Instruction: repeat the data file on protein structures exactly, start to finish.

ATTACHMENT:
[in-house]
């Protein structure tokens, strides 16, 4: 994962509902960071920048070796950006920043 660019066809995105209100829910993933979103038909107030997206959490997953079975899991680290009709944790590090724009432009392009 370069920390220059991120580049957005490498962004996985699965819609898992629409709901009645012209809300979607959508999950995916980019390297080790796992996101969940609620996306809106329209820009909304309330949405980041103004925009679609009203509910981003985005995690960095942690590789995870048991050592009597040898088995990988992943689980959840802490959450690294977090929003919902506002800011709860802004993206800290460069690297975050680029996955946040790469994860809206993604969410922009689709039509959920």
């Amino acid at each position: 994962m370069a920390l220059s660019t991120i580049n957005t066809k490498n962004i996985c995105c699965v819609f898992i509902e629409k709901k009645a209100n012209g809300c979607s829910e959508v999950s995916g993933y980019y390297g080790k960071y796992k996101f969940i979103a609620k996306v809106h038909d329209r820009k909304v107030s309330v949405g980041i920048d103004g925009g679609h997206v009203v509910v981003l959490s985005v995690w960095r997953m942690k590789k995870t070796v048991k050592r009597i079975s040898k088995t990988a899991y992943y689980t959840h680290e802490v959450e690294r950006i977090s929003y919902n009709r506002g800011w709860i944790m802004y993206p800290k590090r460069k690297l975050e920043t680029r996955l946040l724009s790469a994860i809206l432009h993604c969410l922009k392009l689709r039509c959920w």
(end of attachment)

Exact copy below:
[in-house]
């Protein structure tokens, strides 16, 4: 994962509902960071920048070796950006920043 660019066809995105209100829910993933979103038909107030997206959490997953079975899991680290009709944790590090724009432009392009 370069920390220059991120580049957005490498962004996985699965819609898992629409709901009645012209809300979607959508999950995916980019390297080790796992996101969940609620996306809106329209820009909304309330949405980041103004925009679609009203509910981003985005995690960095942690590789995870048991050592009597040898088995990988992943689980959840802490959450690294977090929003919902506002800011709860802004993206800290460069690297975050680029996955946040790469994860809206993604969410922009689709039509959920």
């Amino acid at each position: 994962m370069a920390l220059s660019t991120i580049n957005t066809k490498n962004i996985c995105c699965v819609f898992i509902e629409k709901k009645a209100n012209g809300c979607s829910e959508v999950s995916g993933y980019y390297g080790k960071y796992k996101f969940i979103a609620k996306v809106h038909d329209r820009k909304v107030s309330v949405g980041i920048d103004g925009g679609h997206v009203v509910v981003l959490s985005v995690w960095r997953m942690k590789k995870t070796v048991k050592r009597i079975s040898k088995t990988a899991y992943y689980t959840h680290e802490v959450e690294r950006i977090s929003y919902n009709r506002g800011w709860i944790m802004y993206p800290k590090r460069k690297l975050e920043t680029r996955l946040l724009s790469a994860i809206l432009h993604c969410l922009k392009l689709r039509c959920w």